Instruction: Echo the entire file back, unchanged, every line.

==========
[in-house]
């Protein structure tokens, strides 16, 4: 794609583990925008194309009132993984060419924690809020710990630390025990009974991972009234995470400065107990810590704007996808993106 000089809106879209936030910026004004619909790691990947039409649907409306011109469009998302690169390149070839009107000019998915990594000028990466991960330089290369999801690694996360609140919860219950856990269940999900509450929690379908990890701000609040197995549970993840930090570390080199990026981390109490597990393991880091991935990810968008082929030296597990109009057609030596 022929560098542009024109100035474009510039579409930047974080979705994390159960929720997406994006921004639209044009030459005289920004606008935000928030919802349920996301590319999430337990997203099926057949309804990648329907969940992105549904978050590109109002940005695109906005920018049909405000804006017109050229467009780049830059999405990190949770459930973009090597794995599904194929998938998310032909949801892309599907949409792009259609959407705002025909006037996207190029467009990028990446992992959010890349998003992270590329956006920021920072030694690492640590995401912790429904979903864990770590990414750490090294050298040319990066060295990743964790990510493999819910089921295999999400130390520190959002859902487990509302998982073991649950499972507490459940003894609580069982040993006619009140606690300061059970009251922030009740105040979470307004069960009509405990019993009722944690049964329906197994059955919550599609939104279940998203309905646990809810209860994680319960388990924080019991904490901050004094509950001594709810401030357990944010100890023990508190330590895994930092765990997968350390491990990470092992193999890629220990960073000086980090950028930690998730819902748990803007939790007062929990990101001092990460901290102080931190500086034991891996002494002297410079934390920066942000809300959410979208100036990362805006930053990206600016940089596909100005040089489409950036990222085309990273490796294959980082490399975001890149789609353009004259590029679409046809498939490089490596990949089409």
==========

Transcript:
[in-house]
């Protein structure tokens, strides 16, 4: 794609583990925008194309009132993984060419924690809020710990630390025990009974991972009234995470400065107990810590704007996808993106 000089809106879209936030910026004004619909790691990947039409649907409306011109469009998302690169390149070839009107000019998915990594000028990466991960330089290369999801690694996360609140919860219950856990269940999900509450929690379908990890701000609040197995549970993840930090570390080199990026981390109490597990393991880091991935990810968008082929030296597990109009057609030596 022929560098542009024109100035474009510039579409930047974080979705994390159960929720997406994006921004639209044009030459005289920004606008935000928030919802349920996301590319999430337990997203099926057949309804990648329907969940992105549904978050590109109002940005695109906005920018049909405000804006017109050229467009780049830059999405990190949770459930973009090597794995599904194929998938998310032909949801892309599907949409792009259609959407705002025909006037996207190029467009990028990446992992959010890349998003992270590329956006920021920072030694690492640590995401912790429904979903864990770590990414750490090294050298040319990066060295990743964790990510493999819910089921295999999400130390520190959002859902487990509302998982073991649950499972507490459940003894609580069982040993006619009140606690300061059970009251922030009740105040979470307004069960009509405990019993009722944690049964329906197994059955919550599609939104279940998203309905646990809810209860994680319960388990924080019991904490901050004094509950001594709810401030357990944010100890023990508190330590895994930092765990997968350390491990990470092992193999890629220990960073000086980090950028930690998730819902748990803007939790007062929990990101001092990460901290102080931190500086034991891996002494002297410079934390920066942000809300959410979208100036990362805006930053990206600016940089596909100005040089489409950036990222085309990273490796294959980082490399975001890149789609353009004259590029679409046809498939490089490596990949089409």